Authorities say Texas, Mo. officers shot in ambushes
At a news conference, San Antonio police Chief William McManus said Officer Benjamin Marconi was killed because he was a police officer
By Jamie Stengl and Jim Salter
A manhunt for a suspect in the fatal shooting of a veteran Texas police detective ended Monday evening with an arrest in the slaying, which was one of several weekend attacks that authorities say targeted law enforcement in multiple states.
The San Antonio detective as well as officers in Missouri and Florida were conducting routine tasks Sunday when they became the targets of violence.
The detective was writing a traffic ticket when he was shot to death in his squad car late Sunday morning outside police headquarters.
"I think the uniform was the target and the first person that happened along was the first person that (the suspect) targeted," San Antonio Police Chief William McManus said Monday.
In Missouri, a St. Louis police sergeant was shot twice in the face Sunday evening while he sat in traffic in a marked police vehicle. The sergeant was released from the hospital Monday.
The shootings were the latest in what law enforcement officials say is an alarming spike in ambush-style attacks. Sixty officers were shot to death on the job this year, compared to 41 in all of 2015, according to the National Law Enforcement Officers Memorial Fund. Of the 60 killed, 20 were purposely targeted by their assailant compared to eight last year, the group said.
Police officers also were shot and injured during traffic stops in Sanibel, Florida, and Gladstone, Missouri, on Sunday night, but authorities have not suggested these were targeted attacks.
The shootings come less than five months after a black military veteran killed five white officers at a protest in Dallas — the deadliest day for American law enforcement since Sept. 11, 2001.
Race was a factor in the Dallas attack, but police have not said if race played a part in any of the attacks on Sunday. In San Antonio, police say the suspect is black and the officer was white. In St. Louis, the suspect was black. Police have not released the race of the officer shot. Most police slayings are carried out by white men, and most people shot and killed by police are white, said Craig W. Floyd, president of the National Law Enforcement Officers Memorial Fund.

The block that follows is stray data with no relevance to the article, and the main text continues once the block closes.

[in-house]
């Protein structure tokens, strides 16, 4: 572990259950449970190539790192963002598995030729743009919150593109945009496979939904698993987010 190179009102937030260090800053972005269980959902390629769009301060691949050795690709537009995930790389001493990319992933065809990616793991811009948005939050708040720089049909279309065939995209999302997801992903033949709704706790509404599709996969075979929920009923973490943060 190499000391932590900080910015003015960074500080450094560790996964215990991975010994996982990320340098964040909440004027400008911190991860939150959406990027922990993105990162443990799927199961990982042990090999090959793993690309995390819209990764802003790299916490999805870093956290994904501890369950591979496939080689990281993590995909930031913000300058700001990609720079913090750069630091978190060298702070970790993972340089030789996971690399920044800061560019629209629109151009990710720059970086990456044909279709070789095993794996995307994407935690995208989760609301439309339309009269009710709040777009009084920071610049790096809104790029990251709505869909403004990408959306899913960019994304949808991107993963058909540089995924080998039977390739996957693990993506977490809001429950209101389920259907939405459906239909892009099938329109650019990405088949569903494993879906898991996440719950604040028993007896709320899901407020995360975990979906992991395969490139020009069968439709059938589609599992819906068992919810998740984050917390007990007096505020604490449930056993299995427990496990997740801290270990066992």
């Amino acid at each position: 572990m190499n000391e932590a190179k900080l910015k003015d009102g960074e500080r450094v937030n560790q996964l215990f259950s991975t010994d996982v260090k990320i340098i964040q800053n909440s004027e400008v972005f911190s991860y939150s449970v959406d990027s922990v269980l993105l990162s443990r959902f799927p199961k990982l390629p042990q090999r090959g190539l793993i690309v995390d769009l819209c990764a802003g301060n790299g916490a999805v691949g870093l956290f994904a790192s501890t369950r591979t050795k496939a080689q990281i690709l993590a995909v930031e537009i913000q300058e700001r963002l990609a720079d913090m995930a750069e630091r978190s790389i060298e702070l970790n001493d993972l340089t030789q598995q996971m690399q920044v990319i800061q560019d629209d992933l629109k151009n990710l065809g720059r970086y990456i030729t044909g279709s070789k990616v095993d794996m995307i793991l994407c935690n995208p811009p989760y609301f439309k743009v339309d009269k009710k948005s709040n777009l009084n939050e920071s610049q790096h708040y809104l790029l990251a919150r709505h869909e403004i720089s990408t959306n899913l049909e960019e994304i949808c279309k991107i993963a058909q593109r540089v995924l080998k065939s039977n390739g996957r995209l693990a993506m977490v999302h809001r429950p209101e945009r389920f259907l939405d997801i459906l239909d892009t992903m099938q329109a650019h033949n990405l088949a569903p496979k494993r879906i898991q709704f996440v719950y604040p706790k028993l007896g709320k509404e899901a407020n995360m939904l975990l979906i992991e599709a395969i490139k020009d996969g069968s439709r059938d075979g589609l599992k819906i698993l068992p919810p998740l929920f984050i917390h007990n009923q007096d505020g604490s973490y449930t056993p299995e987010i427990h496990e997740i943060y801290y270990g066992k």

McManus identified the San Antonio detective killed Sunday as Benjamin Marconi, 50, a 20-year veteran of the force. At a news conference Monday evening, McManus said a 31-year-old man, Otis Tyrone McCain, was arrested without incident after the car he was driving was stopped Monday afternoon on an interstate.
McManus said earlier that he doesn't believe the suspect has any relationship to the motorist who was pulled over initially.
Surveillance video shows the suspect at San Antonio police headquarters about four hours before Marconi was shot. The suspect asked a desk clerk a question but left before receiving an answer, said McManus, who declined to say what the man asked.
"I don't know why he was in headquarters. We have some ideas," he said.
St. Louis Police Chief Sam Dotson declined to name the 46-year-old officer on his force who was shot in the face Sunday evening, but said he is a married father of three who has been with the department for about 20 years.
"This officer was driving down the road and was ambushed by an individual who pointed a gun at him from inside of his car and shot out the police officer's window," Dotson said.
The suspect, 19-year-old George P. Bush III, was wanted for questioning in recent violent crimes that included several robberies, a carjacking and perhaps a killing, Dotson said. He didn't elaborate.
"We believe he knew he was good for those crimes and that we were looking for him," Dotson said. "That's why he aggressively attacked a police officer."
Police said Bush was later killed in a shootout with officers.
At least two other police officers were also shot in other cities Sunday night, but it wasn't clear whether the incidents were targeted attacks.
An officer with the Gladstone, Missouri, police department near Kansas City was shot, and the suspect was shot and killed. The officer, whose name has not been released, is expected to recover.
Sanibel, Florida, officer Jarred Ciccone was shot in the shoulder during a traffic stop, and was treated for his injuries and released. Authorities said they arrested Jon Webster Hay, 49, about 90 minutes after the shooting. They said he was booked into jail on an attempted murder charge Monday once he was released from a hospital, where he was treated after being wounded during a standoff and shootout with officers.
On July 7, Micah Johnson shot and killed five law enforcement officers who had been working to keep the peace at a protest in downtown Dallas over the fatal police shootings of black men in Minnesota and Louisiana. Ten days after that attack, a man wearing a ski mask and armed with two rifles and a pistol killed three officers near a gas station and convenience store in Baton Rouge, Louisiana. And earlier this month, two Des Moines, Iowa-area police officers were fatally shot in separate ambush-style attacks while sitting in their patrol cars.
"It's always difficult, especially in this this day and age, where police are being targeted across the country," McManus said.